(35)
where H ¯ ( m , n ) = J ¯ ( m , n ) + i = 1 l 2 s = M + 1 t = N + 1 { d ¯ i ( s , t , m , n ) v ( s , t ) + ξ = s η = t e ¯ i ( ξ , η , m , n ) v ( ξ , η ) } Open image in new window, and J ¯ ( m , n ) Open image in new window is defined in (28). Then similar to the process of (21)-(23), we obtain
v ( m , n ) G 1 [ G ( H ¯ ( M , N ) ) + s = m + 1 t = n + 1 B ¯ ( s , t , m , n ) ] , Open image in new window
(36)
and
H ¯ ( M , N ) T 1 [ s = M + 1 t = N + 1 B ¯ ( s , t , M , N ) ] . Open image in new window
(37)

Combining (34), (36) and (37), we get the desired result. □

Theorem 2.6 Suppose u, a, b i Open image in new window, c i Open image in new window, d i Open image in new window, e i Open image in new window, φ, ϕ are defined as in Theorem  2.3. L 1 i , L 2 i , T 1 i , T 2 i : Ω × R + R + Open image in new window, i = 1 , 2 , , l 2 Open image in new window satisfies 0 L j i ( m , n , u ) L j i ( m , n , v ) T j i ( m , n , v ) ( u v ) Open image in new window, j = 1 , 2 Open image in new window for u v 0 Open image in new window. If for ( m , n ) Ω Open image in new window, u ( m , n ) Open image in new window satisfies
ϕ ( u ( m , n ) ) a ( m , n ) + i = 1 l 1 s = m + 1 t = n + 1 [ b i ( s , t , m , n ) φ ( u ( s , t ) ) + ξ = s η = t c i ( ξ , η , m , n ) φ ( u ( ξ , η ) ) ] + i = 1 l 2 s = M + 1 t = N + 1 [ d i ( s , t , m , n ) L 1 i ( s , t , ϕ ( u ( s , t ) ) ) + ξ = s η = t e i ( ξ , η , m , n ) L 2 i ( ξ , η , ϕ ( u ( ξ , η ) ) ) ] , Open image in new window
(38)
then
u ( m , n ) ϕ 1 { a ( m , n ) + G 1 { G ( T 1 [ s = M + 1 t = N + 1 B ˆ ( s , t , M , N ) ] ) + s = m + 1 t = n + 1 B ˆ ( s , t , m , n ) } } Open image in new window
(39)
provided that T is increasing, where G is defined in (4), and
Proof Denote
v ( m , n ) = i = 1 l 1 s = m + 1 t = n + 1 [ b i ( s , t , m , n ) φ ( u ( s , t ) ) + ξ = s η = t c i ( ξ , η , m , n ) φ ( u ( ξ , η ) ) ] + i = 1 l 2 s = M + 1 t = N + 1 [ d i ( s , t , m , n ) L 1 i ( s , t , ϕ ( u ( s , t ) ) ) + ξ = s η = t e i ( ξ , η , m , n ) L 2 i ( ξ , η , ϕ ( u ( ξ , η ) ) ) ] . Open image in new window
Then we have
u ( m , n ) ϕ 1 ( a ( m , n ) + v ( m , n ) ) . Open image in new window
(46)
So,
v ( m , n ) i = 1 l 1 s = m + 1 t = n + 1 { b i ( s , t , m , n ) φ [ ϕ 1 ( a ( s , t ) + v ( s , t ) ) ] + ξ = s η = t c i ( ξ , η , m , n ) φ [ ϕ 1 ( a ( ξ , η ) + v ( ξ , η ) ) ] } + i = 1 l 2 s = M + 1 t = N + 1 { d i ( s , t , m , n ) L 1 i ( s , t , a ( s , t ) + v ( s , t ) ) + ξ = s η = t e i ( ξ , η , m , n ) L 2 i ( ξ , η , a ( ξ , η ) + v ( ξ , η ) ) } = i = 1 l 1 s = m + 1 t = n + 1 { b i ( s , t , m , n ) φ [ ϕ 1 ( a ( s , t ) + v ( s , t ) ) ] + ξ = s η = t c i ( ξ , η , m , n ) φ [ ϕ 1 ( a ( ξ , η ) + v ( ξ , η ) ) ] } + i = 1 l 2 s = M + 1 t = N + 1 { d i ( s , t , m , n ) [ L 1 i ( s , t , a ( s , t ) + v ( s , t ) ) L 1 i ( s , t , a ( s , t ) ) + L 1 i ( s , t , a ( s , t ) ) ] + ξ = s η = t e i ( ξ , η , m , n ) [ L 2 i ( ξ , η , a ( ξ , η ) + v ( ξ , η ) ) L 2 i ( ξ , η , a ( ξ , η ) ) + L 2 i ( ξ , η , a ( ξ , η ) ) ] } i = 1 l 1 s = m + 1 t = n + 1 { b i ( s , t , m , n ) φ [ ϕ 1 ( a ( s , t ) + v ( s , t ) ) ] + ξ = s η = t c i ( ξ , η , m , n ) φ [ ϕ 1 ( a ( ξ , η ) + v ( ξ , η ) ) ] } + i = 1 l 2 s = M + 1 t = N + 1 { d i ( s , t , m , n ) [ T 1 i ( s , t , a ( s , t ) ) v ( s , t ) + L 1 i ( s , t , a ( s , t ) ) ] + ξ = s η = t e i ( ξ , η , m , n ) [ T 2 i ( ξ , η , a ( ξ , η ) ) v ( ξ , η ) + L 2 i ( ξ , η , a ( ξ , η ) ) ] } = H ( m , n ) + i = 1 l 1 s = m + 1 t = n + 1 { b i ( s , t , m , n ) φ [ ϕ 1 ( a ( s , t ) + v ( s , t ) ) ] + ξ = s η = t c i ( ξ , η , m , n ) φ [ ϕ 1 ( a ( ξ , η ) + v ( ξ , η ) ) ] } , Open image in new window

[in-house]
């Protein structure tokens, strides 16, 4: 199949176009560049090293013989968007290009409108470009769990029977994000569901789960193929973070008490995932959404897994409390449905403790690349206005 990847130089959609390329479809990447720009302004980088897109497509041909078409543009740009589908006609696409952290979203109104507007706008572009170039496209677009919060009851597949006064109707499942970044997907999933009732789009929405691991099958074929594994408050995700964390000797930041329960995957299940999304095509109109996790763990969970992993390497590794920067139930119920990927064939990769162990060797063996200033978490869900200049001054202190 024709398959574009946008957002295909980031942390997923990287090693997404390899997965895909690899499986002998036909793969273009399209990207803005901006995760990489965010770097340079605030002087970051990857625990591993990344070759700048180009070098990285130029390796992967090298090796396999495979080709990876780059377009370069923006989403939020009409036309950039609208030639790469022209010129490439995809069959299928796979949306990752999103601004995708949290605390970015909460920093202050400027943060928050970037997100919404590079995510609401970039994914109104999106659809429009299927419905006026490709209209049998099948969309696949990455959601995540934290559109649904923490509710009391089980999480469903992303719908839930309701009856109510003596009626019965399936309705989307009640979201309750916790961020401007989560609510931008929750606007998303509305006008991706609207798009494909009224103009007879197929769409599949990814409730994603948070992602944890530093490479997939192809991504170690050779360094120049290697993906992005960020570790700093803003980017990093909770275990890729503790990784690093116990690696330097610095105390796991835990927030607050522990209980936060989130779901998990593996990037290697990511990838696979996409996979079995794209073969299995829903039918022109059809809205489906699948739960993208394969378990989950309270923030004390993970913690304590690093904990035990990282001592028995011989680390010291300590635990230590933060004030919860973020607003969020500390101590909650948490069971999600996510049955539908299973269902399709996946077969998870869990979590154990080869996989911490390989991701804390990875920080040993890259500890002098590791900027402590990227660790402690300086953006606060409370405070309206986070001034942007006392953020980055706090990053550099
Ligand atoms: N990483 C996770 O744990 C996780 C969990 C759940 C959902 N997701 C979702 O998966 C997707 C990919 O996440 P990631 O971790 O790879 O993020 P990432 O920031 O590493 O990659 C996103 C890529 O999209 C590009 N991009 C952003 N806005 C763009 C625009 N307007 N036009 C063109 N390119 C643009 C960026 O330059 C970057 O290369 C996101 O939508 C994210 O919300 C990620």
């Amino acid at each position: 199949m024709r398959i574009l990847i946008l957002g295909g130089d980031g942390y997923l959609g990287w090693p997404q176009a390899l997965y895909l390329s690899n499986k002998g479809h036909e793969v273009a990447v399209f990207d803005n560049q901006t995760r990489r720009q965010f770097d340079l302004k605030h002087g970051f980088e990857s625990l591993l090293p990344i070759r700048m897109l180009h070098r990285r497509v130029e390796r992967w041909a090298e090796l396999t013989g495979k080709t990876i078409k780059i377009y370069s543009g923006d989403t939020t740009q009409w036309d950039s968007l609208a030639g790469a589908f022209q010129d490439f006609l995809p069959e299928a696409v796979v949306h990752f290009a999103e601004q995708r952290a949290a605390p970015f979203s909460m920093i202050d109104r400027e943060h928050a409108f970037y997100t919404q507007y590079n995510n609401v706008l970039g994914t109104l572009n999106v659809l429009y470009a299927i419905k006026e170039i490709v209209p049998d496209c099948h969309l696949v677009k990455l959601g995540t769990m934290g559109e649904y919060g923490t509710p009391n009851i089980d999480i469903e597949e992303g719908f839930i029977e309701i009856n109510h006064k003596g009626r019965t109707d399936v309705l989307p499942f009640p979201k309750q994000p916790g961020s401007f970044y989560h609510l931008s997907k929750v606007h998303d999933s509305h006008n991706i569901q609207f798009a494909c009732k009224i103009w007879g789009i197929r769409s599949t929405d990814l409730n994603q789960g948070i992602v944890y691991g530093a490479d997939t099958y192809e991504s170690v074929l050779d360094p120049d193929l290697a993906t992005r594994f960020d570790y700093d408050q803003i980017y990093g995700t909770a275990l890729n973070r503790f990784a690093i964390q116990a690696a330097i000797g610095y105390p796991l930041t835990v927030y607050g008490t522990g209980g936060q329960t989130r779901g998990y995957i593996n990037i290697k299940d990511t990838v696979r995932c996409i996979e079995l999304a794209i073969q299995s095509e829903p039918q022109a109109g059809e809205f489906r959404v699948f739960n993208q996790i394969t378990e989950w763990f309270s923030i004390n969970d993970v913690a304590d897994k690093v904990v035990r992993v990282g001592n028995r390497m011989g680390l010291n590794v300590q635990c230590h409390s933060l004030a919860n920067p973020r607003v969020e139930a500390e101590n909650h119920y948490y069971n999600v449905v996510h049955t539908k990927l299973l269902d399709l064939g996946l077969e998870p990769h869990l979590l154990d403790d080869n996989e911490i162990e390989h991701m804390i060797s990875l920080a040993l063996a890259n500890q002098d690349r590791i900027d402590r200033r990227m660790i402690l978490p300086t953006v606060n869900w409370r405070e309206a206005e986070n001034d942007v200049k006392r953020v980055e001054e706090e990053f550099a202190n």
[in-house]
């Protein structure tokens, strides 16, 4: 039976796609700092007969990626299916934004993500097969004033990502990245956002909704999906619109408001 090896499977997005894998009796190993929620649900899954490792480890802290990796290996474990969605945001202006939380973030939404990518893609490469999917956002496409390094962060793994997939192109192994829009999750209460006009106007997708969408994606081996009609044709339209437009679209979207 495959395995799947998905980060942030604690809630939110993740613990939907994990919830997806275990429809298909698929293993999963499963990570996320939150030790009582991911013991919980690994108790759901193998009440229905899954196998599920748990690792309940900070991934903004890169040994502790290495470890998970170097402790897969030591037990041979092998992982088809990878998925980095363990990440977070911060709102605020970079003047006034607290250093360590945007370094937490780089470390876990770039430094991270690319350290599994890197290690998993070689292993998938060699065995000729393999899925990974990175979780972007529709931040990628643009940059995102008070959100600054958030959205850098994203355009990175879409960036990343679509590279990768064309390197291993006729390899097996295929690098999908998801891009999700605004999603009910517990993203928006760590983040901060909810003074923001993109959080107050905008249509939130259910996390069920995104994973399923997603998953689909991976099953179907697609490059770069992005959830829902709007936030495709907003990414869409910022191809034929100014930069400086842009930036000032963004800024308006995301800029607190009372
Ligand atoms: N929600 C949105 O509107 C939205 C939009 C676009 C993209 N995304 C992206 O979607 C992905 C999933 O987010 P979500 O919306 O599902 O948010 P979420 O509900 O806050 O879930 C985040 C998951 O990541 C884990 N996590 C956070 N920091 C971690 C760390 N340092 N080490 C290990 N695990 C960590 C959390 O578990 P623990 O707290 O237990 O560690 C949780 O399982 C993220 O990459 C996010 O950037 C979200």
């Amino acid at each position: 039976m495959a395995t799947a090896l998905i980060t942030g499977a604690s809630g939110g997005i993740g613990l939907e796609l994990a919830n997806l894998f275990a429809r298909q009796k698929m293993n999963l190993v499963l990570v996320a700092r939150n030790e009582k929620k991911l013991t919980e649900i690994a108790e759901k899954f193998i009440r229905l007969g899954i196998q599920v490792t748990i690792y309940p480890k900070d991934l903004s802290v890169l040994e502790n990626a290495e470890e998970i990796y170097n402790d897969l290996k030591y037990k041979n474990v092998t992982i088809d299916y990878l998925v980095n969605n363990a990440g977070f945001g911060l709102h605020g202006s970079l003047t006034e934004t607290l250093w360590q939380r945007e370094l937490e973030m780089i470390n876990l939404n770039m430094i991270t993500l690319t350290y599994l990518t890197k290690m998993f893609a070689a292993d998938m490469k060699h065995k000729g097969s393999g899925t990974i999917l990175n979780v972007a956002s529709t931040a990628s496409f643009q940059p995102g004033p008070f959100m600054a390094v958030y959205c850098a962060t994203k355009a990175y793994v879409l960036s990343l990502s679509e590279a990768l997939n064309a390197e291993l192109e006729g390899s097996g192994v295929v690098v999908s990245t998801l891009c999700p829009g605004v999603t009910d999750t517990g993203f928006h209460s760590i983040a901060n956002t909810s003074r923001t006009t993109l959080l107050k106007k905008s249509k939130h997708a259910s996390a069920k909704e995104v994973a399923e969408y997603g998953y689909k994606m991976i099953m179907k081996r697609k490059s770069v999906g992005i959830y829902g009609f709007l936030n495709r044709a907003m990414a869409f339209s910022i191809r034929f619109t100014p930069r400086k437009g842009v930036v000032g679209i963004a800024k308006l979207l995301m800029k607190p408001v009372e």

(47)
where H ˆ ( m , n ) = J ˆ ( m , n ) + i = 1 l 2 s = M + 1 t = N + 1 { d ˆ i ( s , t , m , n ) v ( s , t ) + ξ = s η = t e ˆ i ( ξ , η , m , n ) v ( ξ , η ) } Open image in new window, and J ˆ ( m , n ) Open image in new window is defined in (42). Then similar to the process of (21)-(23), we obtain
v ( m , n ) G 1 [ G ( H ˆ ( M , N ) ) + s = m + 1 t = n + 1 B ˆ ( s , t , m , n ) ] , Open image in new window
(48)
and
H ( M , N ) T 1 [ s = M + 1 t = N + 1 B ˆ ( s , t , M , N ) ] . Open image in new window
(49)